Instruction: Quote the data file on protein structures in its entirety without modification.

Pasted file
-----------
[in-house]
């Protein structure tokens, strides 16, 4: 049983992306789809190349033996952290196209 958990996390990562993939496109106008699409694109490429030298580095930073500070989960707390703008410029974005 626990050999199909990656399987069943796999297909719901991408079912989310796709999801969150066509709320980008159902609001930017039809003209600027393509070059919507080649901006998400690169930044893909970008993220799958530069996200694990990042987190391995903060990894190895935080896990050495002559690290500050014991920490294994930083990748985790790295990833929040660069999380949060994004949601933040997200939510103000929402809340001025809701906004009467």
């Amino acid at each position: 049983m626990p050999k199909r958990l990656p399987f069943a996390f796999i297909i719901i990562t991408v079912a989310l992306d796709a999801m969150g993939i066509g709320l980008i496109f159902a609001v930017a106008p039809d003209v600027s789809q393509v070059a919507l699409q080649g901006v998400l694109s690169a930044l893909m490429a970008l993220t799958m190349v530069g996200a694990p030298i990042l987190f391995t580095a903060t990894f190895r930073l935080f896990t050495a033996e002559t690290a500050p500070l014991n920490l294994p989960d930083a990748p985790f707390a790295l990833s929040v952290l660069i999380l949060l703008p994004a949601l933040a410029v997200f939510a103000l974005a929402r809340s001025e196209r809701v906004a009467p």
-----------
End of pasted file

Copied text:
[in-house]
């Protein structure tokens, strides 16, 4: 049983992306789809190349033996952290196209 958990996390990562993939496109106008699409694109490429030298580095930073500070989960707390703008410029974005 626990050999199909990656399987069943796999297909719901991408079912989310796709999801969150066509709320980008159902609001930017039809003209600027393509070059919507080649901006998400690169930044893909970008993220799958530069996200694990990042987190391995903060990894190895935080896990050495002559690290500050014991920490294994930083990748985790790295990833929040660069999380949060994004949601933040997200939510103000929402809340001025809701906004009467």
């Amino acid at each position: 049983m626990p050999k199909r958990l990656p399987f069943a996390f796999i297909i719901i990562t991408v079912a989310l992306d796709a999801m969150g993939i066509g709320l980008i496109f159902a609001v930017a106008p039809d003209v600027s789809q393509v070059a919507l699409q080649g901006v998400l694109s690169a930044l893909m490429a970008l993220t799958m190349v530069g996200a694990p030298i990042l987190f391995t580095a903060t990894f190895r930073l935080f896990t050495a033996e002559t690290a500050p500070l014991n920490l294994p989960d930083a990748p985790f707390a790295l990833s929040v952290l660069i999380l949060l703008p994004a949601l933040a410029v997200f939510a103000l974005a929402r809340s001025e196209r809701v906004a009467p």